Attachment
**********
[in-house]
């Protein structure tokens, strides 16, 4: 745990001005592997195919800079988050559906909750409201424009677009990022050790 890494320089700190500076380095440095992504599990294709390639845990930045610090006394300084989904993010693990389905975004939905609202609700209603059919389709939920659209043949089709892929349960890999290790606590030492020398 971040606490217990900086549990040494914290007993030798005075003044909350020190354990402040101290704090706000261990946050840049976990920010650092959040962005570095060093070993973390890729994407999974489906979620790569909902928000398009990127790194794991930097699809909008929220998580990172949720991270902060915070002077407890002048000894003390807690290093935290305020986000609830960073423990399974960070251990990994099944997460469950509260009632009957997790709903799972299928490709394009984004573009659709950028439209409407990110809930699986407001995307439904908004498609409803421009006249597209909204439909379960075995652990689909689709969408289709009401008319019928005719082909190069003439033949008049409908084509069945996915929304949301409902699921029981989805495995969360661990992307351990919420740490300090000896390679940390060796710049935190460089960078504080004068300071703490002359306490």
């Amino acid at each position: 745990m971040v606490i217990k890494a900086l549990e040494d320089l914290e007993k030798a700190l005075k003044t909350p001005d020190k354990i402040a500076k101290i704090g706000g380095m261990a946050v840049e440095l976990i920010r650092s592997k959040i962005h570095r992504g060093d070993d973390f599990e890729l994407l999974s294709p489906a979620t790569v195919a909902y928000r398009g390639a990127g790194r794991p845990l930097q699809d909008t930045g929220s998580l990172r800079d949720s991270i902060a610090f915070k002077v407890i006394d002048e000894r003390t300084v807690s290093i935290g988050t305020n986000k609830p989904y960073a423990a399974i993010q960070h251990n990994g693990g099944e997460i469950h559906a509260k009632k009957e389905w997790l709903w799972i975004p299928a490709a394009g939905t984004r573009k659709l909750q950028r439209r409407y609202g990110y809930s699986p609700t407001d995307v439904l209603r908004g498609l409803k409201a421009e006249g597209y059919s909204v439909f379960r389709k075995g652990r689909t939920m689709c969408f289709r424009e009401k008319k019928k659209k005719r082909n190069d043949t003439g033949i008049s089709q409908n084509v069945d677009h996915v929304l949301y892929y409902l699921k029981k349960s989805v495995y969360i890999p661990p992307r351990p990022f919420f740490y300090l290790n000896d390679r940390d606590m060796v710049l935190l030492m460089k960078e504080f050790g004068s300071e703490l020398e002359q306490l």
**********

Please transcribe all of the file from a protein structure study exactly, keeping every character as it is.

[in-house]
């Protein structure tokens, strides 16, 4: 745990001005592997195919800079988050559906909750409201424009677009990022050790 890494320089700190500076380095440095992504599990294709390639845990930045610090006394300084989904993010693990389905975004939905609202609700209603059919389709939920659209043949089709892929349960890999290790606590030492020398 971040606490217990900086549990040494914290007993030798005075003044909350020190354990402040101290704090706000261990946050840049976990920010650092959040962005570095060093070993973390890729994407999974489906979620790569909902928000398009990127790194794991930097699809909008929220998580990172949720991270902060915070002077407890002048000894003390807690290093935290305020986000609830960073423990399974960070251990990994099944997460469950509260009632009957997790709903799972299928490709394009984004573009659709950028439209409407990110809930699986407001995307439904908004498609409803421009006249597209909204439909379960075995652990689909689709969408289709009401008319019928005719082909190069003439033949008049409908084509069945996915929304949301409902699921029981989805495995969360661990992307351990919420740490300090000896390679940390060796710049935190460089960078504080004068300071703490002359306490």
């Amino acid at each position: 745990m971040v606490i217990k890494a900086l549990e040494d320089l914290e007993k030798a700190l005075k003044t909350p001005d020190k354990i402040a500076k101290i704090g706000g380095m261990a946050v840049e440095l976990i920010r650092s592997k959040i962005h570095r992504g060093d070993d973390f599990e890729l994407l999974s294709p489906a979620t790569v195919a909902y928000r398009g390639a990127g790194r794991p845990l930097q699809d909008t930045g929220s998580l990172r800079d949720s991270i902060a610090f915070k002077v407890i006394d002048e000894r003390t300084v807690s290093i935290g988050t305020n986000k609830p989904y960073a423990a399974i993010q960070h251990n990994g693990g099944e997460i469950h559906a509260k009632k009957e389905w997790l709903w799972i975004p299928a490709a394009g939905t984004r573009k659709l909750q950028r439209r409407y609202g990110y809930s699986p609700t407001d995307v439904l209603r908004g498609l409803k409201a421009e006249g597209y059919s909204v439909f379960r389709k075995g652990r689909t939920m689709c969408f289709r424009e009401k008319k019928k659209k005719r082909n190069d043949t003439g033949i008049s089709q409908n084509v069945d677009h996915v929304l949301y892929y409902l699921k029981k349960s989805v495995y969360i890999p661990p992307r351990p990022f919420f740490y300090l290790n000896d390679r940390d606590m060796v710049l935190l030492m460089k960078e504080f050790g004068s300071e703490l020398e002359q306490l």